Suicidal Ideation and Somatic Treatments
According to the recent World Health Organization data, more than 700,000 people die to suicide every year. It is a serious public health epidemic that should be given a solution. Because in spite of increased awareness, it’s still a major problem not just in the US but all countries in the world. In fact, premature death from suicide is the tenth leading cause of death in the world. It’s as common as death from road traffic accidents.
But that’s not all. Suicide is not only a burden in terms of human life, it’s also monetarily damaging. It’s estimated that $58.4 billion annually in lost wages and medical expenditures is combined in the United States. What’s even more alarming is the increasing number of adults in the United States who have had suicidal thoughts within the past year. This begs for a need for effective treatment for those experiencing acute or chronic suicidal ideation.
Past studies have focused on identifying risk factors for suicide attempts, suicidal ideation, and completed suicides. Data suggests that 90% of suicide victims had mental health diagnosis before their death.
Studies also found that suicidal ideation is one of the key drivers of inpatient psychiatric hospitalization as a way of ensuring safety. Suicide also tends to happen soon after hospital discharge. The increasing rate of completed suicides is evidence that there should be more action and awareness in this field.
Depression is found to be the major contributing factor in completed suicides. Although it isn’t the only cause, it’s the reason for half of the completed suicides. For this reason, somatic interventions for depression are used as an indirect treatment for suicide ideation and prevention.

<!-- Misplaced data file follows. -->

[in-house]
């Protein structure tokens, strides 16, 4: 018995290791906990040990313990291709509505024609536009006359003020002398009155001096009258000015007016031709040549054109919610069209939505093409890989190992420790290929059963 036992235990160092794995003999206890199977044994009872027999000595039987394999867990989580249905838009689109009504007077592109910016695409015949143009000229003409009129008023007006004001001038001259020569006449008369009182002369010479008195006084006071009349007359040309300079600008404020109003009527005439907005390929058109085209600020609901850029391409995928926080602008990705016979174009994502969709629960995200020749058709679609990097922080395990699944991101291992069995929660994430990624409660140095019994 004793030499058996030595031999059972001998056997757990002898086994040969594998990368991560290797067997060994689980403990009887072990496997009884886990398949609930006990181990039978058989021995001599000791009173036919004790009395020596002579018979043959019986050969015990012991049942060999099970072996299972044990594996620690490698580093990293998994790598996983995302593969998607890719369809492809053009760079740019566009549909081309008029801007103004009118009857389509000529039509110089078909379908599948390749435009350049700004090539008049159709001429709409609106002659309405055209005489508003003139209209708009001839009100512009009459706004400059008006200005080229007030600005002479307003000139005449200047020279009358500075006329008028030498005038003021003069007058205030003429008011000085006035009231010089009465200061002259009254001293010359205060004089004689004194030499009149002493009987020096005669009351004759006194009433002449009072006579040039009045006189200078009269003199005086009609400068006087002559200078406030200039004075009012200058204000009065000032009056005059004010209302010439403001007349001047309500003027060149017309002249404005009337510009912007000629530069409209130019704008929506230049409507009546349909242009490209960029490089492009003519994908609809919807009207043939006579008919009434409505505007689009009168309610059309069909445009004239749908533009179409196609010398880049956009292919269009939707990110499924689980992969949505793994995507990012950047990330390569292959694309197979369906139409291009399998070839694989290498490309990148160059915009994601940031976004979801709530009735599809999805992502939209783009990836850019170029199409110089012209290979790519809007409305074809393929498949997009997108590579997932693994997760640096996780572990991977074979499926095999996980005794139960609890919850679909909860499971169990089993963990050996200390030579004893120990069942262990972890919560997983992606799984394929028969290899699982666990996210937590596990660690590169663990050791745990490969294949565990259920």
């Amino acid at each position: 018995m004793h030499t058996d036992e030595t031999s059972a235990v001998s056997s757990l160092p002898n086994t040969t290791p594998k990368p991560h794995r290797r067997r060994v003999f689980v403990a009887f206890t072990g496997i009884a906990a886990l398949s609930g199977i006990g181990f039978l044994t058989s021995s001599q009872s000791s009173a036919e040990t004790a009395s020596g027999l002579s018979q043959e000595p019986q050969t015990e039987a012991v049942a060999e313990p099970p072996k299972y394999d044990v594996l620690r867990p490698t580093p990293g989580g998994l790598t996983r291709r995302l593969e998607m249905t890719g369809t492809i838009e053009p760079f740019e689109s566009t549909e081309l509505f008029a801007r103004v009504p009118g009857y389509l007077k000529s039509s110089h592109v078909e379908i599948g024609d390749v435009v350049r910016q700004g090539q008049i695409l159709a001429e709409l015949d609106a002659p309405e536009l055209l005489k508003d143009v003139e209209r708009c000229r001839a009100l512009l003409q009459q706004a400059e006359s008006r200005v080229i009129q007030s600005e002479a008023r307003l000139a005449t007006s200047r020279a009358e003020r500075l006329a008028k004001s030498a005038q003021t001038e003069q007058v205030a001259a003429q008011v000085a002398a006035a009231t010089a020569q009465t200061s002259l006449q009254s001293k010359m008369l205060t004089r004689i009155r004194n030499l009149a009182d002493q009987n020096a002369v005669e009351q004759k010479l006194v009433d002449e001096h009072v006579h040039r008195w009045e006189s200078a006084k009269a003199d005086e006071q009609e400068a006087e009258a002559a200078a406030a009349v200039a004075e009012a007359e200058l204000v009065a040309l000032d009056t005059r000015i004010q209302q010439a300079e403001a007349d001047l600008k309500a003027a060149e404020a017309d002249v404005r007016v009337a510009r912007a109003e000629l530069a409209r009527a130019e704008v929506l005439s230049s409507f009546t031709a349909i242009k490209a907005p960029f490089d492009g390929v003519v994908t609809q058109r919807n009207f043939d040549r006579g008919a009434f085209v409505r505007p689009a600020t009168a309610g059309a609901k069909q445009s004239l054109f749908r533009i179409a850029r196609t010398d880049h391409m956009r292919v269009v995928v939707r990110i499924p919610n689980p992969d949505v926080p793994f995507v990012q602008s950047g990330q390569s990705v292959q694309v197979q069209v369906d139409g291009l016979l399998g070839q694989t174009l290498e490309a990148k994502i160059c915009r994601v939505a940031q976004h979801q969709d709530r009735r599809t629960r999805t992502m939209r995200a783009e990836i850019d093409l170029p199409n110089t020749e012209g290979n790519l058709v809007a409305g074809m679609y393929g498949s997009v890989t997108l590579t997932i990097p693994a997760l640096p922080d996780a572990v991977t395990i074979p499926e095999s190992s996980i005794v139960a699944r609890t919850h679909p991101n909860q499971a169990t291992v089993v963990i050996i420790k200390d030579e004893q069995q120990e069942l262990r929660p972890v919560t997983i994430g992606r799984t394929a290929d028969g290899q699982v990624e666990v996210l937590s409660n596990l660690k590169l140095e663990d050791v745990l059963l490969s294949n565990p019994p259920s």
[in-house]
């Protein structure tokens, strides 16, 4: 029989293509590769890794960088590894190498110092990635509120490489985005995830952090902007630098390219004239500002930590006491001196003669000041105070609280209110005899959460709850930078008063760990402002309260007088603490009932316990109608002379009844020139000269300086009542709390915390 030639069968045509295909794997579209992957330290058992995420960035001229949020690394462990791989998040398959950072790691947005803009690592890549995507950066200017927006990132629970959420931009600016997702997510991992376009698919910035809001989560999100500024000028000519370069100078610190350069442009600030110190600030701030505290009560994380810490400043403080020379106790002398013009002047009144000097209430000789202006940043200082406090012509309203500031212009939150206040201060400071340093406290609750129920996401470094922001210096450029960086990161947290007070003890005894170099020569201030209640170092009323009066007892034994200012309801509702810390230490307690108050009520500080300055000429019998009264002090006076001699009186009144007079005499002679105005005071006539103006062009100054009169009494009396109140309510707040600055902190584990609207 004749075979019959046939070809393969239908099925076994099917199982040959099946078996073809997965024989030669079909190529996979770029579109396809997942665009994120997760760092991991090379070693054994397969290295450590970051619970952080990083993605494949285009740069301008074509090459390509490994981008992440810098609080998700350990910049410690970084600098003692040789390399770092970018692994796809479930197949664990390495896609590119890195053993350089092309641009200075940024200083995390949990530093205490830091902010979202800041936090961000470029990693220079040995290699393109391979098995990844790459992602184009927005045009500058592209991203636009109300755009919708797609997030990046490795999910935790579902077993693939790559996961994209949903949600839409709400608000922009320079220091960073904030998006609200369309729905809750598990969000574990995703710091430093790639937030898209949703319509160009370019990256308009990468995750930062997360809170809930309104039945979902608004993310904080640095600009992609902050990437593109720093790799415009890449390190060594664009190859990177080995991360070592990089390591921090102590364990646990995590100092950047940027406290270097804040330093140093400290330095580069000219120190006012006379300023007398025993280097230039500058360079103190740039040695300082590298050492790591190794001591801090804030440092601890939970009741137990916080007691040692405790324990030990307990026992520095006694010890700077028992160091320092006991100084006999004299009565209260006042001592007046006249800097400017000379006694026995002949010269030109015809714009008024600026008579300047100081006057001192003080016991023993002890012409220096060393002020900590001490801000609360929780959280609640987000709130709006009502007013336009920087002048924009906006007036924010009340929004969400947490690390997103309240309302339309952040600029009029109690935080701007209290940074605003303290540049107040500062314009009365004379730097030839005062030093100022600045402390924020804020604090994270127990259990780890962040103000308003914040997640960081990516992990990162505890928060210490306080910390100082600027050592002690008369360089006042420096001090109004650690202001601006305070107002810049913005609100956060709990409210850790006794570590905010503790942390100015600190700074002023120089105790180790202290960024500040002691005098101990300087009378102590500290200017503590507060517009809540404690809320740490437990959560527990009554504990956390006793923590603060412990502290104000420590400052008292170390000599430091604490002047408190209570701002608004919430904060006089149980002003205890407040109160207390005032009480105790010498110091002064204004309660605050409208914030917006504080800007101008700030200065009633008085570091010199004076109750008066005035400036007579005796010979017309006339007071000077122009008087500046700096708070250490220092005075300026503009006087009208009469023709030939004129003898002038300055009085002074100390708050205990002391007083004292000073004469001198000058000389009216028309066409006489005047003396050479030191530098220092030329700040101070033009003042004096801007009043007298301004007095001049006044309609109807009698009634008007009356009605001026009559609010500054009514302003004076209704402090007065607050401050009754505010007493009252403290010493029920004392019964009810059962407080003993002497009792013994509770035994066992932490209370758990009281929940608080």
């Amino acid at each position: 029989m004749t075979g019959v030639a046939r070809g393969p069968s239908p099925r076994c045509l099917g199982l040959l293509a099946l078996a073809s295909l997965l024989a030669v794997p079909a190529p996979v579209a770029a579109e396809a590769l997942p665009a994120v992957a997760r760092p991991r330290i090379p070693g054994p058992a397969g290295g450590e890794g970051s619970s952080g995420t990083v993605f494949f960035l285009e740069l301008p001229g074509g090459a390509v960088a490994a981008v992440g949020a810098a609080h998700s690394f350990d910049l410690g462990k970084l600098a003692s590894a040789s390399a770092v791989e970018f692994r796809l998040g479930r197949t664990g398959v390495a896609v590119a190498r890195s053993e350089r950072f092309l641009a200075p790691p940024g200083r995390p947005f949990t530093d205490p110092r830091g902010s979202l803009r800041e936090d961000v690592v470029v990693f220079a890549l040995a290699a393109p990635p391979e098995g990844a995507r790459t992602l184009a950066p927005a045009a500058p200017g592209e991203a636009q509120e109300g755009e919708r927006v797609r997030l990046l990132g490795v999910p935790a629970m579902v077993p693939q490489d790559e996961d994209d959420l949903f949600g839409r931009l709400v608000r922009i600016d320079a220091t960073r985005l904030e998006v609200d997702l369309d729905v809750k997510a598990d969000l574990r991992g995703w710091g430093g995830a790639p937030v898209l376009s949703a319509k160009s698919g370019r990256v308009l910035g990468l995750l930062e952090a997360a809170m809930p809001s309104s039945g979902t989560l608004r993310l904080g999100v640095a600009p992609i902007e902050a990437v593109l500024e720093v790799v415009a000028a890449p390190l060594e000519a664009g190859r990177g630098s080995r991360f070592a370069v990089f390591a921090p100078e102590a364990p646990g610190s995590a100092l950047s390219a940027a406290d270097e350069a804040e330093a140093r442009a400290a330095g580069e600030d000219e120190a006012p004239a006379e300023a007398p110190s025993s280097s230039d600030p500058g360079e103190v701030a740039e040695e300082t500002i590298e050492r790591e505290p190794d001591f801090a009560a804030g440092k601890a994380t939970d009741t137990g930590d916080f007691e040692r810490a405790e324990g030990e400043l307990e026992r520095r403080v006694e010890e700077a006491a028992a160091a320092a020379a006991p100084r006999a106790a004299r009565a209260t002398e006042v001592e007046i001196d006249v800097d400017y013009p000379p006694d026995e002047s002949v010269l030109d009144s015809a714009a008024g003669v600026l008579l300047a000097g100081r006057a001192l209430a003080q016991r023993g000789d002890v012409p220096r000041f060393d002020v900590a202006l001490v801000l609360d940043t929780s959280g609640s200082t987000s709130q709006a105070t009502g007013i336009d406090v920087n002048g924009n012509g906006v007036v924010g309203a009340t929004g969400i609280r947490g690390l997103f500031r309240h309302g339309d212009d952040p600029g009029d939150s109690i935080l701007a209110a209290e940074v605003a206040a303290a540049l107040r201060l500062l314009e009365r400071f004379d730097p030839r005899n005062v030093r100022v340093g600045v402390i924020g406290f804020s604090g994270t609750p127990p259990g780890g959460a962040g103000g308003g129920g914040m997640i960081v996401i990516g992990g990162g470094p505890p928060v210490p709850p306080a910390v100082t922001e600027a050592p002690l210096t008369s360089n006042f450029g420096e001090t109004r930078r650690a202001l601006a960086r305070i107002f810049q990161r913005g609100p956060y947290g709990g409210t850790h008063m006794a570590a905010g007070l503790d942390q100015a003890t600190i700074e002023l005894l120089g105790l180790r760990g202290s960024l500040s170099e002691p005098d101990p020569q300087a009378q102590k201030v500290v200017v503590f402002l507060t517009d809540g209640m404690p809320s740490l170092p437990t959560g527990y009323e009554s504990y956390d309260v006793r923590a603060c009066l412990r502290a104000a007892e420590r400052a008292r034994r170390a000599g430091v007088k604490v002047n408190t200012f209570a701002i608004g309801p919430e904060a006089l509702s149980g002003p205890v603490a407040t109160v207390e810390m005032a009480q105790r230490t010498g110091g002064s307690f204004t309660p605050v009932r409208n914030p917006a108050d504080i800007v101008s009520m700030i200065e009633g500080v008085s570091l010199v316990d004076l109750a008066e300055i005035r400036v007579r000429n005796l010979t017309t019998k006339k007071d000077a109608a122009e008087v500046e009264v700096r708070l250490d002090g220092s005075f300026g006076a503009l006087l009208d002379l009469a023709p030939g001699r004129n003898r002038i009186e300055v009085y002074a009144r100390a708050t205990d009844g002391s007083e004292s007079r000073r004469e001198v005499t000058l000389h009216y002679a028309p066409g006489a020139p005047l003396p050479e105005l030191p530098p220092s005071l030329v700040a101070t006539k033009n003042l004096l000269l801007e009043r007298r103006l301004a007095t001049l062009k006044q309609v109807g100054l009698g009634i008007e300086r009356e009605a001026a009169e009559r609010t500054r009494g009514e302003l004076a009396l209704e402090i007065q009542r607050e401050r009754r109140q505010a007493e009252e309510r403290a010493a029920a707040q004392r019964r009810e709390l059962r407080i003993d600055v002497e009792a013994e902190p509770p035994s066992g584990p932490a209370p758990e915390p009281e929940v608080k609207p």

There are a couple of somatic interventions currently being used by clinicians and psychiatrists. Some of the most common are medications and electroconvulsive therapy (ECT). They also use psychosocial interventions such as psychotherapy, cognitive-behavioral therapy (CBT), and antidepressants. Antidepressants have always been controversial because of their immediate increased risk for suicide with indirect evidence, however, they have a reduced risk over the lifetime.
The research was conducted to understand the role of present somatic treatments in either increasing or reducing the risk for suicide.
A literature review of somatic treatments known to increase or reduce the risk for suicide was performed by the Members of the Suicide Prevention Task Group of the National Network of Depression Centers. The review covered all relevant information about the risk for both suicide ideation and completed suicides.
The review of agents was performed by individual investigators or small subgroups. All the assignments were based on the research interest and background knowledge of each group investigator.
A literature search was performed in the electronic database, PubMed. The following phrases were used: “SSRIs and suicide,” “antidepressants and suicide,” “suicide and lithium,” “suicide and clozapine,” “suicide and ketamine,” and “suicide and esketamine” with the applied filters of: human subjects, adult population, available in English, and full-text format. Each subgroup utilized its own criteria in choosing the relevant articles. Additional articles were found by researchers as they investigated their topic. The switch of the format of PubMed in May of 2020 may have affected the results in an unclear way.